At the same time we must intentionally impoverish wealthy nations in the name of equality and ecology, until universal “austerity” reigns. With the middle class gone, the world will be made up of billions of poor, pliant subjects ruled by tiny groups of “benevolent” elites. Folks like Francis and his pals at the World Economic Forum and the Chinese Communist Party.
Collapsing the Christian Paradox into a Caricature
Christ taught and embodied certain paradoxes, where we’re meant to keep contrasting values in tension. Ask yourself, as we all must:
- In the parable of the Prodigal Son, did Jesus mean to teach that duty, obedience, hard work, and careful stewardship (the Elder Brother’s path) are unimportant or wicked?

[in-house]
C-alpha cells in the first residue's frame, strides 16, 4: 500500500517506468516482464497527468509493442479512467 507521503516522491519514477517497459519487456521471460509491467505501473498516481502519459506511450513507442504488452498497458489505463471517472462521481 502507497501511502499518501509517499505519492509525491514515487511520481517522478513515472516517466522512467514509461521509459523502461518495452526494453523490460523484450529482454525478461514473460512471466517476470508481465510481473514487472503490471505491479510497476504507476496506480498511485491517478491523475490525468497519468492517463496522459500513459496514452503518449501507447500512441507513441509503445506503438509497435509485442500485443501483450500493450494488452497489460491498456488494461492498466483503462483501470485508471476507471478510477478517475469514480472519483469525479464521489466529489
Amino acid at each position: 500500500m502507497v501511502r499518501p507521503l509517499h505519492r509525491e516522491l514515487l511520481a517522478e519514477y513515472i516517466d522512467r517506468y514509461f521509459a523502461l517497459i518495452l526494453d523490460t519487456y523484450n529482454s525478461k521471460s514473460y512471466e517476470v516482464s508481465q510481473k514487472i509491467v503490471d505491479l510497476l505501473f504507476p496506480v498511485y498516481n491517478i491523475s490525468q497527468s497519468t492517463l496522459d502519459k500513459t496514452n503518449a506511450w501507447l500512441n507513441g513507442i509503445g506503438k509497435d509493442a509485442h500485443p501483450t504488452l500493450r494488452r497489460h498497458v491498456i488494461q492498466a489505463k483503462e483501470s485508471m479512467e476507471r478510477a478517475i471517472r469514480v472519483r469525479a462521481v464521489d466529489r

- By taking the form of a servant in the Incarnation, did Christ mean that only the poor and the weak can be saved?
- By offering Himself as victim for our sins, did He demand that we seek out martyrdom as the only form of holiness?
- By refusing marriage, did Jesus mean that we must all live as monks?
Gnostics might well say yes to any or all of those questions.
They collapse the Christian paradox and toss out the hearty, life-affirming examples of holy Old Testament patriarchs. They favor only what seems strange, other-worldly, and counter-intuitive in the Gospel. That’s the “real” Christianity, distilled to chemical purity. Whatever Jesus may have claimed, He came not to fulfill the Law, but to abolish it. Even turn it on its head.
Making All of Life a Celebration of Wretchedness